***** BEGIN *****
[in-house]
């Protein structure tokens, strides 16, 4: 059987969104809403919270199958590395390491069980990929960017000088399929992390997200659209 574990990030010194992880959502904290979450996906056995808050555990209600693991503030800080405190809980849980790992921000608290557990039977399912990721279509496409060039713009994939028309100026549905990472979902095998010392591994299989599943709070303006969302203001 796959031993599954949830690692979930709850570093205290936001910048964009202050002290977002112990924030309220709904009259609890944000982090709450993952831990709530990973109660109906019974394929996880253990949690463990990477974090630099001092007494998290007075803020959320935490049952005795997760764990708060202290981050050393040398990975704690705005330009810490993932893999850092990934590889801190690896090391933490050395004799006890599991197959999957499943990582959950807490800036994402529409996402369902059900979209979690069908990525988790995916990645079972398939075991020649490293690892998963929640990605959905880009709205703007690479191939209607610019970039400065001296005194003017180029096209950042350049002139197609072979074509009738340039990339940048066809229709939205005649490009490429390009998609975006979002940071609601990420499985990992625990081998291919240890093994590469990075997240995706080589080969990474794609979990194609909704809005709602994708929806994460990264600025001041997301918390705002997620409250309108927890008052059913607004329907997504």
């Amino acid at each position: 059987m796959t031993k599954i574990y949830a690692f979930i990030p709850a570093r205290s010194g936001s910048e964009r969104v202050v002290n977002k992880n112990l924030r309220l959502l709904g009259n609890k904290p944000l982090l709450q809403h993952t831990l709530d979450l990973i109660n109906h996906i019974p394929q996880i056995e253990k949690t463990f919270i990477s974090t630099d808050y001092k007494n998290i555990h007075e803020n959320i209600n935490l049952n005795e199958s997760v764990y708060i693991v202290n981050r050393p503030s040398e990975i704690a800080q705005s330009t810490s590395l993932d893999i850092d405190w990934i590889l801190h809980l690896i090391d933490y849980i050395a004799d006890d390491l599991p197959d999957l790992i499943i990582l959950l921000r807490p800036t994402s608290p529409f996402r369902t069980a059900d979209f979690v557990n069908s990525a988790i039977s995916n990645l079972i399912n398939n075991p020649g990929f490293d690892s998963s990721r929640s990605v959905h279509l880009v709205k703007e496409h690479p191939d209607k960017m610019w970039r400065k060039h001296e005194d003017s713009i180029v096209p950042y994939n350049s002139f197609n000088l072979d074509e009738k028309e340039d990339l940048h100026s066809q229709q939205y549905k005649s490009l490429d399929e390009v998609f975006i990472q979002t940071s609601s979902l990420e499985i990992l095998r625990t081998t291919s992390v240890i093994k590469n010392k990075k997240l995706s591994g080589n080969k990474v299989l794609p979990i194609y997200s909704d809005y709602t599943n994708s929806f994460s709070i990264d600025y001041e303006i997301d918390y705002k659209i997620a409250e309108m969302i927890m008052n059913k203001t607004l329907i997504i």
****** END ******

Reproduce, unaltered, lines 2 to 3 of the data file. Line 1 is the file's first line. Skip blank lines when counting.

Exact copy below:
């Protein structure tokens, strides 16, 4: 059987969104809403919270199958590395390491069980990929960017000088399929992390997200659209 574990990030010194992880959502904290979450996906056995808050555990209600693991503030800080405190809980849980790992921000608290557990039977399912990721279509496409060039713009994939028309100026549905990472979902095998010392591994299989599943709070303006969302203001 796959031993599954949830690692979930709850570093205290936001910048964009202050002290977002112990924030309220709904009259609890944000982090709450993952831990709530990973109660109906019974394929996880253990949690463990990477974090630099001092007494998290007075803020959320935490049952005795997760764990708060202290981050050393040398990975704690705005330009810490993932893999850092990934590889801190690896090391933490050395004799006890599991197959999957499943990582959950807490800036994402529409996402369902059900979209979690069908990525988790995916990645079972398939075991020649490293690892998963929640990605959905880009709205703007690479191939209607610019970039400065001296005194003017180029096209950042350049002139197609072979074509009738340039990339940048066809229709939205005649490009490429390009998609975006979002940071609601990420499985990992625990081998291919240890093994590469990075997240995706080589080969990474794609979990194609909704809005709602994708929806994460990264600025001041997301918390705002997620409250309108927890008052059913607004329907997504």
């Amino acid at each position: 059987m796959t031993k599954i574990y949830a690692f979930i990030p709850a570093r205290s010194g936001s910048e964009r969104v202050v002290n977002k992880n112990l924030r309220l959502l709904g009259n609890k904290p944000l982090l709450q809403h993952t831990l709530d979450l990973i109660n109906h996906i019974p394929q996880i056995e253990k949690t463990f919270i990477s974090t630099d808050y001092k007494n998290i555990h007075e803020n959320i209600n935490l049952n005795e199958s997760v764990y708060i693991v202290n981050r050393p503030s040398e990975i704690a800080q705005s330009t810490s590395l993932d893999i850092d405190w990934i590889l801190h809980l690896i090391d933490y849980i050395a004799d006890d390491l599991p197959d999957l790992i499943i990582l959950l921000r807490p800036t994402s608290p529409f996402r369902t069980a059900d979209f979690v557990n069908s990525a988790i039977s995916n990645l079972i399912n398939n075991p020649g990929f490293d690892s998963s990721r929640s990605v959905h279509l880009v709205k703007e496409h690479p191939d209607k960017m610019w970039r400065k060039h001296e005194d003017s713009i180029v096209p950042y994939n350049s002139f197609n000088l072979d074509e009738k028309e340039d990339l940048h100026s066809q229709q939205y549905k005649s490009l490429d399929e390009v998609f975006i990472q979002t940071s609601s979902l990420e499985i990992l095998r625990t081998t291919s992390v240890i093994k590469n010392k990075k997240l995706s591994g080589n080969k990474v299989l794609p979990i194609y997200s909704d809005y709602t599943n994708s929806f994460s709070i990264d600025y001041e303006i997301d918390y705002k659209i997620a409250e309108m969302i927890m008052n059913k203001t607004l329907i997504i």